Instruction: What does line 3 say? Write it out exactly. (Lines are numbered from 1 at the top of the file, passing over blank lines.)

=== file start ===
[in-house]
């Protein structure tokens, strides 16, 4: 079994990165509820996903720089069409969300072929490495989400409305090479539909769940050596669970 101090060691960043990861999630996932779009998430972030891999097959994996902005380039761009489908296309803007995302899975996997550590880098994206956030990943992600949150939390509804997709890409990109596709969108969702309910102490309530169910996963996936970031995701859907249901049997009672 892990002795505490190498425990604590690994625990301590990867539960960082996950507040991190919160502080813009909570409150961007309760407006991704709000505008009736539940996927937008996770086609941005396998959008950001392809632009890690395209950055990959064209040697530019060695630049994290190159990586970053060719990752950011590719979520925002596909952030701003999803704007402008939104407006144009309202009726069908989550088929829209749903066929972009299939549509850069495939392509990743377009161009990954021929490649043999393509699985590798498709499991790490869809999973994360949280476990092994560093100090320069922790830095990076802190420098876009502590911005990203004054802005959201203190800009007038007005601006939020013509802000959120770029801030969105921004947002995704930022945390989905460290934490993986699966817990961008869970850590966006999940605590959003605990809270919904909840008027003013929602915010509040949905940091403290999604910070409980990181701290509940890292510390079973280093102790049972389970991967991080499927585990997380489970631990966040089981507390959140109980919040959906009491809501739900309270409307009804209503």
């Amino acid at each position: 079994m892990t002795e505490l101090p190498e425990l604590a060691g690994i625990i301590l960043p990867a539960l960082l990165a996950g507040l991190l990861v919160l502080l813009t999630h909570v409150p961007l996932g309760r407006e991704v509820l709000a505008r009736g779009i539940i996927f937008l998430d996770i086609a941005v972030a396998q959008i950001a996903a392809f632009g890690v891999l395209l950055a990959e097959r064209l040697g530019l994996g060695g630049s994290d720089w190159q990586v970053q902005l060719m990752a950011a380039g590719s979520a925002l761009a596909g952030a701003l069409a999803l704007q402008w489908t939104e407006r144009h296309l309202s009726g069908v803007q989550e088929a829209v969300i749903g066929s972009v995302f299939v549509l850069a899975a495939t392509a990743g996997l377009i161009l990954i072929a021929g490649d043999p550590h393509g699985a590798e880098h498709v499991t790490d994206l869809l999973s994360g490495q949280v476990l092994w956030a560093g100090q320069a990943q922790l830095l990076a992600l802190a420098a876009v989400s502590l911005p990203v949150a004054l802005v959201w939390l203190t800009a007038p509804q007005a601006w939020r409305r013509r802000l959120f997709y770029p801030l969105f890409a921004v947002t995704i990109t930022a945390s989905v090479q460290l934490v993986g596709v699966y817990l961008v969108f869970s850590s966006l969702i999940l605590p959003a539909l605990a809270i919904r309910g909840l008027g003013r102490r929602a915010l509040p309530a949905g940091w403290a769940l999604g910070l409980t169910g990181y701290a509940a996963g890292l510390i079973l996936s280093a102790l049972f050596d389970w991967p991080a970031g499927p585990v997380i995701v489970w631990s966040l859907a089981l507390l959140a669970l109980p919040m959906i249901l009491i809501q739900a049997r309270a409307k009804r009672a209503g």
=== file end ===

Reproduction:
């Amino acid at each position: 079994m892990t002795e505490l101090p190498e425990l604590a060691g690994i625990i301590l960043p990867a539960l960082l990165a996950g507040l991190l990861v919160l502080l813009t999630h909570v409150p961007l996932g309760r407006e991704v509820l709000a505008r009736g779009i539940i996927f937008l998430d996770i086609a941005v972030a396998q959008i950001a996903a392809f632009g890690v891999l395209l950055a990959e097959r064209l040697g530019l994996g060695g630049s994290d720089w190159q990586v970053q902005l060719m990752a950011a380039g590719s979520a925002l761009a596909g952030a701003l069409a999803l704007q402008w489908t939104e407006r144009h296309l309202s009726g069908v803007q989550e088929a829209v969300i749903g066929s972009v995302f299939v549509l850069a899975a495939t392509a990743g996997l377009i161009l990954i072929a021929g490649d043999p550590h393509g699985a590798e880098h498709v499991t790490d994206l869809l999973s994360g490495q949280v476990l092994w956030a560093g100090q320069a990943q922790l830095l990076a992600l802190a420098a876009v989400s502590l911005p990203v949150a004054l802005v959201w939390l203190t800009a007038p509804q007005a601006w939020r409305r013509r802000l959120f997709y770029p801030l969105f890409a921004v947002t995704i990109t930022a945390s989905v090479q460290l934490v993986g596709v699966y817990l961008v969108f869970s850590s966006l969702i999940l605590p959003a539909l605990a809270i919904r309910g909840l008027g003013r102490r929602a915010l509040p309530a949905g940091w403290a769940l999604g910070l409980t169910g990181y701290a509940a996963g890292l510390i079973l996936s280093a102790l049972f050596d389970w991967p991080a970031g499927p585990v997380i995701v489970w631990s966040l859907a089981l507390l959140a669970l109980p919040m959906i249901l009491i809501q739900a049997r309270a409307k009804r009672a209503g």